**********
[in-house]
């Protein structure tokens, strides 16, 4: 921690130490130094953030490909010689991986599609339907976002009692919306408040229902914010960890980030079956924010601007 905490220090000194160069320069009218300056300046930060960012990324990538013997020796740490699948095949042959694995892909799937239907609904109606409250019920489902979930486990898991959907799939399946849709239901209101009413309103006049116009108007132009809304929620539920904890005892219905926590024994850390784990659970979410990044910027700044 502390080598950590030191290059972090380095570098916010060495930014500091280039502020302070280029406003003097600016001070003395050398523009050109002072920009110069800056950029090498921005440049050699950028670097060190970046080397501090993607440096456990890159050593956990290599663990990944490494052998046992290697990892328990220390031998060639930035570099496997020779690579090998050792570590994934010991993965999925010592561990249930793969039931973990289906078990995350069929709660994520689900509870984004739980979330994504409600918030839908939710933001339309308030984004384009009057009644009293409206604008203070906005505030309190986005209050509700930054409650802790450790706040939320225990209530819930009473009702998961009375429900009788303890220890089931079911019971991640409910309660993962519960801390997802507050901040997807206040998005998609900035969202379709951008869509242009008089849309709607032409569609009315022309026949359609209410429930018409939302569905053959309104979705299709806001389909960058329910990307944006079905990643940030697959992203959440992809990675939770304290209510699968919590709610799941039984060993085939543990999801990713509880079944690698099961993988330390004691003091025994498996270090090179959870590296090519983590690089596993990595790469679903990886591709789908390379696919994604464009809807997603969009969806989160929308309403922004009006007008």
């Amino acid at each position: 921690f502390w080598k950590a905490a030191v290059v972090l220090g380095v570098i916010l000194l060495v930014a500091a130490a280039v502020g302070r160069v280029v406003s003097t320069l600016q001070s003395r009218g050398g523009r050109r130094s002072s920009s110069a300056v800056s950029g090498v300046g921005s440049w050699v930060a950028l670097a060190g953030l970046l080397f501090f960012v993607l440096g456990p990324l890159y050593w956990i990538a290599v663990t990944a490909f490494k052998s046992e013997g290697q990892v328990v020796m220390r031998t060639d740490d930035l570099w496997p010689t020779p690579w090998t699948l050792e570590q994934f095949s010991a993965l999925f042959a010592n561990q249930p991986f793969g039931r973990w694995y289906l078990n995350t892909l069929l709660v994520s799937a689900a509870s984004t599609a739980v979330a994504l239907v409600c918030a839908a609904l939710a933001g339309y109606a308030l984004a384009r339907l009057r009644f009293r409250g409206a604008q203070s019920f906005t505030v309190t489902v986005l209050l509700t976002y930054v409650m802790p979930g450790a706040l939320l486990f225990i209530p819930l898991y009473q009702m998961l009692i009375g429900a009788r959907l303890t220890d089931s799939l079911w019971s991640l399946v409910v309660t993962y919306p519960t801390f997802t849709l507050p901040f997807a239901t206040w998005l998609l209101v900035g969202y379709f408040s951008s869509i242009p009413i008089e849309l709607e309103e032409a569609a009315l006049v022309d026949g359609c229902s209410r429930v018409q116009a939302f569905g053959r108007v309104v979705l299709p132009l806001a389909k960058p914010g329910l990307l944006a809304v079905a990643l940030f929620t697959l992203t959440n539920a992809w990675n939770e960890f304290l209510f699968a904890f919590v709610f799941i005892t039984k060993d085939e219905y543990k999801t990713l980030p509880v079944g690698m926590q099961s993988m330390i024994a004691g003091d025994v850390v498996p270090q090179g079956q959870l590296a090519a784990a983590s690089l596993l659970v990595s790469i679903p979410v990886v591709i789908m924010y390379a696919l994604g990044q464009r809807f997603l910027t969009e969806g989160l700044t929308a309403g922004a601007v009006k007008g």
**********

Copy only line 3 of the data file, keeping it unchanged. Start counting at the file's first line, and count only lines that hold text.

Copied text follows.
């Amino acid at each position: 921690f502390w080598k950590a905490a030191v290059v972090l220090g380095v570098i916010l000194l060495v930014a500091a130490a280039v502020g302070r160069v280029v406003s003097t320069l600016q001070s003395r009218g050398g523009r050109r130094s002072s920009s110069a300056v800056s950029g090498v300046g921005s440049w050699v930060a950028l670097a060190g953030l970046l080397f501090f960012v993607l440096g456990p990324l890159y050593w956990i990538a290599v663990t990944a490909f490494k052998s046992e013997g290697q990892v328990v020796m220390r031998t060639d740490d930035l570099w496997p010689t020779p690579w090998t699948l050792e570590q994934f095949s010991a993965l999925f042959a010592n561990q249930p991986f793969g039931r973990w694995y289906l078990n995350t892909l069929l709660v994520s799937a689900a509870s984004t599609a739980v979330a994504l239907v409600c918030a839908a609904l939710a933001g339309y109606a308030l984004a384009r339907l009057r009644f009293r409250g409206a604008q203070s019920f906005t505030v309190t489902v986005l209050l509700t976002y930054v409650m802790p979930g450790a706040l939320l486990f225990i209530p819930l898991y009473q009702m998961l009692i009375g429900a009788r959907l303890t220890d089931s799939l079911w019971s991640l399946v409910v309660t993962y919306p519960t801390f997802t849709l507050p901040f997807a239901t206040w998005l998609l209101v900035g969202y379709f408040s951008s869509i242009p009413i008089e849309l709607e309103e032409a569609a009315l006049v022309d026949g359609c229902s209410r429930v018409q116009a939302f569905g053959r108007v309104v979705l299709p132009l806001a389909k960058p914010g329910l990307l944006a809304v079905a990643l940030f929620t697959l992203t959440n539920a992809w990675n939770e960890f304290l209510f699968a904890f919590v709610f799941i005892t039984k060993d085939e219905y543990k999801t990713l980030p509880v079944g690698m926590q099961s993988m330390i024994a004691g003091d025994v850390v498996p270090q090179g079956q959870l590296a090519a784990a983590s690089l596993l659970v990595s790469i679903p979410v990886v591709i789908m924010y390379a696919l994604g990044q464009r809807f997603l910027t969009e969806g989160l700044t929308a309403g922004a601007v009006k007008g």